NK: Traditional drug development often utilizes screened molecules to target specific pathways in the body that help alleviate the symptoms of the disease. Although effective in many ways, this approach does not alleviate the underlying cause of disease and often is associated with unwanted side effects. In contrast, our microbiome-based therapeutics are designed to work with the body’s natural systems to stop diseases before they start. We know that the human microbiome plays essential roles across a broad spectrum of critical functionalities in healthy individuals, including proper metabolism, immune modulation, inflammatory signalling, and even neurophysiology. This provides a natural reservoir of synergistic therapeutic agents that can work together to address the underpinnings of complex and multifactorial diseases, and we founded Siolta to develop targeted microbiome-based therapeutics that have the potential to be more efficacious with fewer side effects.

BNT: How did you become motivated to tackle this particular problem?

NK: Through our work at USCF, we recognized that the gut microbiome plays a critical role in regulating the immune system and that modulating it could potentially provide a novel approach to treating inflammatory-related diseases. Our team at Siolta Therapeutics have been working on developing therapeutics that can restore the balance of the human microbiome in infants at risk of developing atopic diseases (i.e., atopic dermatitis, food allergy, and allergic asthma) as well as other indications. Most simply stated we are harnessing the human microbiome to develop a new class of drugs that will address the underlying causes of disease. To do this, we are integrating sophisticated bioinformatics with complex biology to develop targeted therapeutics and diagnostics across a number of indications.

BNT: Why does your solution matter for the world when you get it right?

NK: Imagine holding your newborn baby and knowing that they are at risk for developing a life-long chronic disease. Now imagine being provided with a relatively low-cost solution that you provide in the first months of life that would alleviate that outcome. Siolta’s approach is to target multiple mechanisms of action simultaneously in order to solve for the underlying “root” cause of disease, rather than simply addressing individual symptoms. This approach has the potential to provide more comprehensive and long-lasting treatment outcomes for patients. This approach of addressing disease before it causes permanent damage is a fundamentally different way of thinking about healthcare. Not only would it transform health outcomes, it would also dramatically reduce the cost burden of such diseases.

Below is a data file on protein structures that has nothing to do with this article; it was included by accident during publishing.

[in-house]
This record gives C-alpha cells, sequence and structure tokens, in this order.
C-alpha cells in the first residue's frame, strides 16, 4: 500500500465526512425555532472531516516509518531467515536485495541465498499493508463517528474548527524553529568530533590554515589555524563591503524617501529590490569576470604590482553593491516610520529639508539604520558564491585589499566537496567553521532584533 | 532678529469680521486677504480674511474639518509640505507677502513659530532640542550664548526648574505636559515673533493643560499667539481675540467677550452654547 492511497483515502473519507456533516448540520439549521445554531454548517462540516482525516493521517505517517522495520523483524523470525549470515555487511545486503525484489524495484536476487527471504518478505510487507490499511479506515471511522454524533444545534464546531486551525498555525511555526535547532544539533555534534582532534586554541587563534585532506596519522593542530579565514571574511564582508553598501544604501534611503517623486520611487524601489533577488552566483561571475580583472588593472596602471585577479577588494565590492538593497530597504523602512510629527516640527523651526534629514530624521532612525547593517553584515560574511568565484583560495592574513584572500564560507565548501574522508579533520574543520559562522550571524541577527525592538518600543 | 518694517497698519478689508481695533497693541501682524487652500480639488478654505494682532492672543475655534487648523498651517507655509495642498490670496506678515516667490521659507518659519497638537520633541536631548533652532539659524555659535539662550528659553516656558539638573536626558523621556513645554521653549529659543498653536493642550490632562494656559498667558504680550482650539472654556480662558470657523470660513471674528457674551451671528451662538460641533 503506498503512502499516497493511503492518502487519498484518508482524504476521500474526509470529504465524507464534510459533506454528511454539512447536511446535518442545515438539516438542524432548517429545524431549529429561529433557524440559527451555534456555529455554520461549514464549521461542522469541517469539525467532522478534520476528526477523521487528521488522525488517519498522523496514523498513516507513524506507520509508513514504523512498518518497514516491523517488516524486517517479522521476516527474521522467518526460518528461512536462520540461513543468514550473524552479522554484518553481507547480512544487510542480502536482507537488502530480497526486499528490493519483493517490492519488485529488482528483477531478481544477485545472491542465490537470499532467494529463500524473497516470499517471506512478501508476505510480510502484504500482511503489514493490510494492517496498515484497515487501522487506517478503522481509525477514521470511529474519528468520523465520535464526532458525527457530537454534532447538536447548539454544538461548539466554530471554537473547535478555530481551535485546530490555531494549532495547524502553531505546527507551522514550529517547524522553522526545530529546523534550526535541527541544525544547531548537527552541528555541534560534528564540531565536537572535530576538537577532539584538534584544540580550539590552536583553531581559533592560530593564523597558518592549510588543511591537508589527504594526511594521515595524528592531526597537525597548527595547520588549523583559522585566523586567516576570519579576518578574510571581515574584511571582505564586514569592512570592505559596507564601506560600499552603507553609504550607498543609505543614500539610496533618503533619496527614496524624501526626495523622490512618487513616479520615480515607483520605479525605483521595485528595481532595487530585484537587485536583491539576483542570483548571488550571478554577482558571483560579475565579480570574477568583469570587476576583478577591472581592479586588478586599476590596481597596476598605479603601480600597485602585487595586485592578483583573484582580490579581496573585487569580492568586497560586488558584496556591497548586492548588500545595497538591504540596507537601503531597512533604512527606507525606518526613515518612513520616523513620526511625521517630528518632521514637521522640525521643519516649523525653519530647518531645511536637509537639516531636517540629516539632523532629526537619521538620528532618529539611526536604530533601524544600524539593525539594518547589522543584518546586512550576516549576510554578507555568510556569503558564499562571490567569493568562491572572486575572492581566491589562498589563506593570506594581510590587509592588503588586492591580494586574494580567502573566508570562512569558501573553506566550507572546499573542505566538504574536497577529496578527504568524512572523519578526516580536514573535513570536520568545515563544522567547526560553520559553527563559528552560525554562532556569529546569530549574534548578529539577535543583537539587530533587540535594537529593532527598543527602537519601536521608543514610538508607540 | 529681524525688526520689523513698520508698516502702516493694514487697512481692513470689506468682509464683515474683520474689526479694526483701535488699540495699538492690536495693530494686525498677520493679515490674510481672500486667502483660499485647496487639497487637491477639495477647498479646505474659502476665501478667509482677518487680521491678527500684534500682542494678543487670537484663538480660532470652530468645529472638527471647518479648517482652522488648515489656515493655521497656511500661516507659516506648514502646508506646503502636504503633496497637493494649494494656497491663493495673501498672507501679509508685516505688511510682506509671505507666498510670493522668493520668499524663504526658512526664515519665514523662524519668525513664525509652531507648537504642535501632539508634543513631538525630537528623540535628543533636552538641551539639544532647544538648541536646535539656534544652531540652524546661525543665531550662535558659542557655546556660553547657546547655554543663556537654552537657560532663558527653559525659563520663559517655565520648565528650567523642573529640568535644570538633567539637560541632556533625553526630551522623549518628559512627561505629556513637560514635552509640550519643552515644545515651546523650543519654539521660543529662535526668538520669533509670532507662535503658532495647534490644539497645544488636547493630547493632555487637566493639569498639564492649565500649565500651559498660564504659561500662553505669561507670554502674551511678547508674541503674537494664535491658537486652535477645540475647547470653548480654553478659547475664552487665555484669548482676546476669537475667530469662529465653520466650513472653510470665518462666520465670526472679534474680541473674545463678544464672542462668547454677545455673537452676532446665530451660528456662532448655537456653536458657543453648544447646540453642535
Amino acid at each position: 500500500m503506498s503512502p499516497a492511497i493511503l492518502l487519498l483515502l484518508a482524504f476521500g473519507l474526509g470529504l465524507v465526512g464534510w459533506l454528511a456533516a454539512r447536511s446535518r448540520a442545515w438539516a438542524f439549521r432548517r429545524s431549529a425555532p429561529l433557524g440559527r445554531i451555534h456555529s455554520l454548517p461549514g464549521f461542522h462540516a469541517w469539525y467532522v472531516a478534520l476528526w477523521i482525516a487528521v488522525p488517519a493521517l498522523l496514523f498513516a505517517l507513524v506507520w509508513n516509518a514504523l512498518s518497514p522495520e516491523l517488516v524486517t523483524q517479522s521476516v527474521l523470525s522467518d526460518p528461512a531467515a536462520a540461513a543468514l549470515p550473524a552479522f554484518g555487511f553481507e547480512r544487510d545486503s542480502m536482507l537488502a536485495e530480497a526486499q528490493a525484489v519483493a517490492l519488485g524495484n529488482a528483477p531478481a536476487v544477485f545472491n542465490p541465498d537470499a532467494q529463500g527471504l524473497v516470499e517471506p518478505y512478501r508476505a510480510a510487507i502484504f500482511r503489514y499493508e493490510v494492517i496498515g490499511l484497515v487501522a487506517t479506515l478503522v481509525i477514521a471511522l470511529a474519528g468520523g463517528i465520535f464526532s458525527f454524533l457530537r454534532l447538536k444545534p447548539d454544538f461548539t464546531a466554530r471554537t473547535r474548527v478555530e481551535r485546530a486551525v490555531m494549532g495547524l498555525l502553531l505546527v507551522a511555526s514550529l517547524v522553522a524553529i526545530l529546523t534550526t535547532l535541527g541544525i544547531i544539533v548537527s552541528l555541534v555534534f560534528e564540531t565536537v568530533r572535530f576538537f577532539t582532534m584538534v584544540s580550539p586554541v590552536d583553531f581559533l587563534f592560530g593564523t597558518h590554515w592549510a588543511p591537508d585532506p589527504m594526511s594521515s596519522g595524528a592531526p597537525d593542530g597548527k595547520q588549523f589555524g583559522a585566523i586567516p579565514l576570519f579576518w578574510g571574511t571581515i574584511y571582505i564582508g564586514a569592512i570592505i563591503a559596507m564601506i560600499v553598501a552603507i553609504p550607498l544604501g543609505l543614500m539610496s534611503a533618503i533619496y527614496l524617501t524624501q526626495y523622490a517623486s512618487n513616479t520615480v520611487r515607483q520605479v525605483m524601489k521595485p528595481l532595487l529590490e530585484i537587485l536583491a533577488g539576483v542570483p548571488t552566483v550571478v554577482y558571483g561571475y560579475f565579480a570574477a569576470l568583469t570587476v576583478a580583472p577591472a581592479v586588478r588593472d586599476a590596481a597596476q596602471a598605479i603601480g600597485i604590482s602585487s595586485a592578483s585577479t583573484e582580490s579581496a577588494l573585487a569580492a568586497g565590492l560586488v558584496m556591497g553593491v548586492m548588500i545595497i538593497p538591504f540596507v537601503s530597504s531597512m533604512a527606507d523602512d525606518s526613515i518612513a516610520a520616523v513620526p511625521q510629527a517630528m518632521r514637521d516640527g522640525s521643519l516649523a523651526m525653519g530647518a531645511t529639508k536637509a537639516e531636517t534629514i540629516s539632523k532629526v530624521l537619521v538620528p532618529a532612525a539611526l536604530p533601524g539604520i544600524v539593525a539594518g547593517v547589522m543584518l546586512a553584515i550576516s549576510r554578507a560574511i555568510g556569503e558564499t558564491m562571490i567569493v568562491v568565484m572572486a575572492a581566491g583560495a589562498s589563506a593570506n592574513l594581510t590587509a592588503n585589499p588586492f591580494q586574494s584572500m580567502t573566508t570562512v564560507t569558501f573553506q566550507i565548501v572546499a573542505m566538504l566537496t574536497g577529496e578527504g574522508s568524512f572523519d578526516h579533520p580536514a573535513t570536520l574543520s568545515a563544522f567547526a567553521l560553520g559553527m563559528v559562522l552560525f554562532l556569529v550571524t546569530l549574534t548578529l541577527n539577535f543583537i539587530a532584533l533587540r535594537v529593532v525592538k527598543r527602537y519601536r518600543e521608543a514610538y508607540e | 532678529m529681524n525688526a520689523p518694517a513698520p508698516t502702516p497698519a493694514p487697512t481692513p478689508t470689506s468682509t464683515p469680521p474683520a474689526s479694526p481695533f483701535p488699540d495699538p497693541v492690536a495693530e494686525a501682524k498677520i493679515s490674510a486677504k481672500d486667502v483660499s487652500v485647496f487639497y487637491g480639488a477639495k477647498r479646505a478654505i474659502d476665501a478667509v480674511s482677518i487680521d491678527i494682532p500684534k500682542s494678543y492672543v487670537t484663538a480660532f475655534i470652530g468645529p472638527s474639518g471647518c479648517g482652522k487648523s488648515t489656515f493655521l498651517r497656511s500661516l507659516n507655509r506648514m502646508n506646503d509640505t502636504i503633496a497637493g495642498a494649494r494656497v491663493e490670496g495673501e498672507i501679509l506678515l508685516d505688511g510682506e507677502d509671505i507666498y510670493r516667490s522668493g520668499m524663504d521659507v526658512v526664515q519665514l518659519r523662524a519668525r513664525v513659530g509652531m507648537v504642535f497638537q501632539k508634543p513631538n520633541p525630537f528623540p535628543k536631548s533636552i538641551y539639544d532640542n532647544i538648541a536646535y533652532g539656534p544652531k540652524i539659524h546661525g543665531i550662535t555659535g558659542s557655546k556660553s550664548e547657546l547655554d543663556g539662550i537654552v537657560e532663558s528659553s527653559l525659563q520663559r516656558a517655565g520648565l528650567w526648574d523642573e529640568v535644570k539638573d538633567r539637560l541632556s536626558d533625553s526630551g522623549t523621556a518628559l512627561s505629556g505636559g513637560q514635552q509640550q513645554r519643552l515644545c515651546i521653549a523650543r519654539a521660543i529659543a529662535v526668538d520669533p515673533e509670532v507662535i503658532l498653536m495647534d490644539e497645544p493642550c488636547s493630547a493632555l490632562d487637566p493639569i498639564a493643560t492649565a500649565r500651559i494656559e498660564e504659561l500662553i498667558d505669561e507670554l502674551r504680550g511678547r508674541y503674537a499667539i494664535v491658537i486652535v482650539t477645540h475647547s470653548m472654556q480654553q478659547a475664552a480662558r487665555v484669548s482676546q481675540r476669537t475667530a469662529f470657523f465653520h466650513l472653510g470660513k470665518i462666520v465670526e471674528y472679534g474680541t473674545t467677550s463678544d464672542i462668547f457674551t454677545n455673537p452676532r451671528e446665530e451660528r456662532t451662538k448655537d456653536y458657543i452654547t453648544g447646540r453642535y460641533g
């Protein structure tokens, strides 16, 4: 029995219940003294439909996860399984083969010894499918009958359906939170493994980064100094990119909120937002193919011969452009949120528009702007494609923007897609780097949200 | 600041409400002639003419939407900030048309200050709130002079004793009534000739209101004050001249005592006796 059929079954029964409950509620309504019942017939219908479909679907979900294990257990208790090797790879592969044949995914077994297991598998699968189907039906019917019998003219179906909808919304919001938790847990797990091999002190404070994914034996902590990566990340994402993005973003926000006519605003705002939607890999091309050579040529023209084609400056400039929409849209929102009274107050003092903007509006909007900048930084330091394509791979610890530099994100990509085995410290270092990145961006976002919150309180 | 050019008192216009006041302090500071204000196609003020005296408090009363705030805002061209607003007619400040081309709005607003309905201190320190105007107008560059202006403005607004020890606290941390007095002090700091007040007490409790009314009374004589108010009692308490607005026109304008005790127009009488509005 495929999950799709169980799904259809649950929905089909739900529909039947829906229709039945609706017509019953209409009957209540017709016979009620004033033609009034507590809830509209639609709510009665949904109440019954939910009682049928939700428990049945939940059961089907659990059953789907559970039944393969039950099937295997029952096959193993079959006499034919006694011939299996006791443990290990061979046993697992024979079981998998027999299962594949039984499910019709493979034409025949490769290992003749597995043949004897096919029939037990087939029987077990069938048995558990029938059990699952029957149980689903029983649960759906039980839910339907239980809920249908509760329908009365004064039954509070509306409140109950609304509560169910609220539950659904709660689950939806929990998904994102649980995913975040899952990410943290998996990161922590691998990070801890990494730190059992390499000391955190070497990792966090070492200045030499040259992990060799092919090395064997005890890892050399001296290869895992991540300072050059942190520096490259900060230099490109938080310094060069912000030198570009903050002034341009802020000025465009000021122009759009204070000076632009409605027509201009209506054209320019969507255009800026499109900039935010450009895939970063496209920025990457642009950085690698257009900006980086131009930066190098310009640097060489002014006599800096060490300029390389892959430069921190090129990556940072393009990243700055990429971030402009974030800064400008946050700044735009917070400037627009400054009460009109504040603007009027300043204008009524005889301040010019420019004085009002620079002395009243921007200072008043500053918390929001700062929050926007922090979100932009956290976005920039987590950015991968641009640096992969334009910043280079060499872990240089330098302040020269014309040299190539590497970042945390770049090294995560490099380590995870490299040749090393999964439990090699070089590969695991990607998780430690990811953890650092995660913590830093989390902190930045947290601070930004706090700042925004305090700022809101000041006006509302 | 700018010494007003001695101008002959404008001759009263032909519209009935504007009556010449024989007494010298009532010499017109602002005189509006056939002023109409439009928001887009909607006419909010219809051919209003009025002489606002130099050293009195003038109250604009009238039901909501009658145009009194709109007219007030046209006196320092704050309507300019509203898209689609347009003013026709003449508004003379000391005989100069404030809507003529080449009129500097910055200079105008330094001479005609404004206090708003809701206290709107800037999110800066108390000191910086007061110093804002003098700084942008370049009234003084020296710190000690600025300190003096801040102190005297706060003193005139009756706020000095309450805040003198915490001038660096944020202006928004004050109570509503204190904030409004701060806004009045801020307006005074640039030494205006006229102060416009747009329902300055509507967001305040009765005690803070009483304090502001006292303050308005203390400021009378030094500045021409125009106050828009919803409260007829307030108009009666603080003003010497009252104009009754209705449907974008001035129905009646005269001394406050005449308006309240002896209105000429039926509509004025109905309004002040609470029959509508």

Deciding to start a company, I imagine is never an easy task. We are focused on a solution that involves emerging technology; we are integrating a transformative approach focused on prevention; and we believe that we will be most impactful if we start with our children. Although traditional drug development norms would readily argue against our approach, science is telling us something different. At Siolta we are compelled by the science to follow a different path, and we are proud of the team we’ve built both internally and externally to support such a unique endeavour. Although we have had to build each stepping stone along the way, we have successfully navigated a path from academic ideation into clinical trials to test this potentially groundbreaking approach in an amazingly efficient manner having added significant value and de-risked our future efforts substantially.       

BNT: Throughout the journey, what have been some of your biggest takeaways thus far?

NK: Systems, whether they are ecosystems, biological systems or even human systems, are always complex, multifactorial, and powerful. From this perspective rarely is anything a simple linear equation. One of the greatest lessons I’ve absorbed along this journey has been to accept a systems perspective for my own life trajectory. Often, we like to think of successful leaders as being visionaries who knew from day one what the solution needed to be. When in reality there is a complex web of experiences, knowledge and serendipity that occurs over time driving the greatest outcomes. As an entrepreneur, do not be fooled into thinking there is “a right path” because there are always alternatives and it’s more important to find the path that is uniquely suited for you. As long as you have an idea, determination, and resources, it can be done in many different ways.

For more information, log on to www.sioltatherapeutics.com